DLT has the potential to offer an alternative technical solution for storing data in a decentralised way. This could bring many advantages, for example permitting automatic updates of records, which would optimise the reconciliation process and thus lower back-office costs, and shortening the settlement cycle, thereby reducing collateral and capital requirements.

In addition, it could potentially lower market liquidity needs and possibly reduce or even eliminate the involvement of some market actors.

The impact of DLT will depend on the extent to which it is embraced by the market. If individual market participants use DLT mainly to improve their internal efficiency, the effect on the financial ecosystem will be more limited than in a scenario where a group of core market participants adopt the new technology. A more revolutionary scenario is a peer-to-peer world without any financial intermediaries.

Why does DLT matter to the ECB?

DLT is a relatively new technology. This makes it difficult to assess the magnitude of its impact on the financial ecosystem from today’s perspective. If we narrow down the scope to market infrastructure, the new technologies could affect the ECB’s activities in the context of its roles as:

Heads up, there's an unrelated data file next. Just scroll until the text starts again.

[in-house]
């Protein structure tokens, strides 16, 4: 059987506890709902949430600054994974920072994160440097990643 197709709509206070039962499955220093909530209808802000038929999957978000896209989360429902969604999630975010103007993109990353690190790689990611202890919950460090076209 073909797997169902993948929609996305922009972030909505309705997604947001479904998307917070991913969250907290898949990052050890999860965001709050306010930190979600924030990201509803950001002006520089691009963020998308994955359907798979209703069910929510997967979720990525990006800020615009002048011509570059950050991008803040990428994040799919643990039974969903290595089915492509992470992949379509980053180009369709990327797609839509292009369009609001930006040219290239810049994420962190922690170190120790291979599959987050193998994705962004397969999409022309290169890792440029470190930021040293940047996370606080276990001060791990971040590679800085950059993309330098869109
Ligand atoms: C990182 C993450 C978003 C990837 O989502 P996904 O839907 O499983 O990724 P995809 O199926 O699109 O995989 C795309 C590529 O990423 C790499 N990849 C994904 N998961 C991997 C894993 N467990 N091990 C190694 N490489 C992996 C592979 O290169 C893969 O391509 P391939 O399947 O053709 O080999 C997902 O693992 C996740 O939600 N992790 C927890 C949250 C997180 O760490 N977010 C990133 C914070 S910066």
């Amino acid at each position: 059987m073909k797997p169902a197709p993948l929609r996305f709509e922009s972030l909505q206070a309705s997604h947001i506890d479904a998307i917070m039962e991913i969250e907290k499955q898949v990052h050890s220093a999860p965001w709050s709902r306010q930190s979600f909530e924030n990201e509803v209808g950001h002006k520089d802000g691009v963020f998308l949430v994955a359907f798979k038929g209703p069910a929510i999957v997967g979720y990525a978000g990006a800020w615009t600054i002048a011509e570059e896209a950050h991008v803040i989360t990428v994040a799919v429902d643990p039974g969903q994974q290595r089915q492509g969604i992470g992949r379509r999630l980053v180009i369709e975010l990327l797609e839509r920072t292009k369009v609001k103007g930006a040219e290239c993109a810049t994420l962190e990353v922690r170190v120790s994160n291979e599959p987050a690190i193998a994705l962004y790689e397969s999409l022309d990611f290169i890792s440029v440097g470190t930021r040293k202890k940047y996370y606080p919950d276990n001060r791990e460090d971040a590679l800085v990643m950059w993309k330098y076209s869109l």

DLT cannot at this stage be considered as an option for the Eurosystem’s market infrastructure.


Should the Eurosystem’s market infrastructures run on DLT?

The ECB is open to considering new ways to enhance its market infrastructure. However, any technology-based innovation would have to meet high requirements in terms of safety and efficiency.

There are also a number of functional, operational, governance and legal aspects that need to be carefully weighed before considering the mass adoption of new technologies. At this stage of its development, DLT is not mature enough and therefore cannot be used in the Eurosystem’s market infrastructure. As DLT-based solutions are constantly evolving, the ECB will continue to monitor developments in this field and explore practical uses for DLT.

The ECB is collaborating with the market to ensure that the emerging DLT-based solutions do not hamper market integration by creating new fragmentation.


How can we ensure that innovation triggers further integration?

Another important aspect to be considered is the interoperability of post-trade processes across institutions and markets adopting new technologies. The various emerging DLT-based solutions could in theory lead to renewed fragmentation. These consequences should be avoided as they run counter to EU-wide efforts to achieve deeper integration of financial markets.